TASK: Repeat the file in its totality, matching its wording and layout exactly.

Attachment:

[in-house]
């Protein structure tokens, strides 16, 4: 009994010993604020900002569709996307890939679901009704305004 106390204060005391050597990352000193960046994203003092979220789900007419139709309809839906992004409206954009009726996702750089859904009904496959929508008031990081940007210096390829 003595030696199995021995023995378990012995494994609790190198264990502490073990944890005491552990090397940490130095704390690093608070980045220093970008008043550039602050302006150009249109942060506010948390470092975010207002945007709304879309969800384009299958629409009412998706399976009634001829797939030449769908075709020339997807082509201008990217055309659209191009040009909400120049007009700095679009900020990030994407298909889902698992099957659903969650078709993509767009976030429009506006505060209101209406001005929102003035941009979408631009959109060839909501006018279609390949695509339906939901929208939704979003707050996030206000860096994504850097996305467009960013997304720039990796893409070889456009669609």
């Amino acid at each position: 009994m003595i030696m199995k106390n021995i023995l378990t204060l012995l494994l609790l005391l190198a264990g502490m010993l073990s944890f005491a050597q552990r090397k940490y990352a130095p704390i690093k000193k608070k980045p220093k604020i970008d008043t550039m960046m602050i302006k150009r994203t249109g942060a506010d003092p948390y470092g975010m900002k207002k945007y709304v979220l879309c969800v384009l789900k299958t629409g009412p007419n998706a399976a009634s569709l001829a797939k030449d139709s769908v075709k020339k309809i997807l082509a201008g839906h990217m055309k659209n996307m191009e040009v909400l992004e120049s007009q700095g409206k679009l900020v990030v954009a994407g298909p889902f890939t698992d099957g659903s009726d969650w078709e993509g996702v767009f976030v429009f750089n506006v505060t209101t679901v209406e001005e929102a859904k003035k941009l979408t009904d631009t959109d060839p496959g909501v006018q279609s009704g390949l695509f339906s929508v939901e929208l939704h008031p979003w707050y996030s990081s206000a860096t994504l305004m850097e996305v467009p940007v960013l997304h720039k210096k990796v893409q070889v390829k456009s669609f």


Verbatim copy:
[in-house]
């Protein structure tokens, strides 16, 4: 009994010993604020900002569709996307890939679901009704305004 106390204060005391050597990352000193960046994203003092979220789900007419139709309809839906992004409206954009009726996702750089859904009904496959929508008031990081940007210096390829 003595030696199995021995023995378990012995494994609790190198264990502490073990944890005491552990090397940490130095704390690093608070980045220093970008008043550039602050302006150009249109942060506010948390470092975010207002945007709304879309969800384009299958629409009412998706399976009634001829797939030449769908075709020339997807082509201008990217055309659209191009040009909400120049007009700095679009900020990030994407298909889902698992099957659903969650078709993509767009976030429009506006505060209101209406001005929102003035941009979408631009959109060839909501006018279609390949695509339906939901929208939704979003707050996030206000860096994504850097996305467009960013997304720039990796893409070889456009669609």
């Amino acid at each position: 009994m003595i030696m199995k106390n021995i023995l378990t204060l012995l494994l609790l005391l190198a264990g502490m010993l073990s944890f005491a050597q552990r090397k940490y990352a130095p704390i690093k000193k608070k980045p220093k604020i970008d008043t550039m960046m602050i302006k150009r994203t249109g942060a506010d003092p948390y470092g975010m900002k207002k945007y709304v979220l879309c969800v384009l789900k299958t629409g009412p007419n998706a399976a009634s569709l001829a797939k030449d139709s769908v075709k020339k309809i997807l082509a201008g839906h990217m055309k659209n996307m191009e040009v909400l992004e120049s007009q700095g409206k679009l900020v990030v954009a994407g298909p889902f890939t698992d099957g659903s009726d969650w078709e993509g996702v767009f976030v429009f750089n506006v505060t209101t679901v209406e001005e929102a859904k003035k941009l979408t009904d631009t959109d060839p496959g909501v006018q279609s009704g390949l695509f339906s929508v939901e929208l939704h008031p979003w707050y996030s990081s206000a860096t994504l305004m850097e996305v467009p940007v960013l997304h720039k210096k990796v893409q070889v390829k456009s669609f």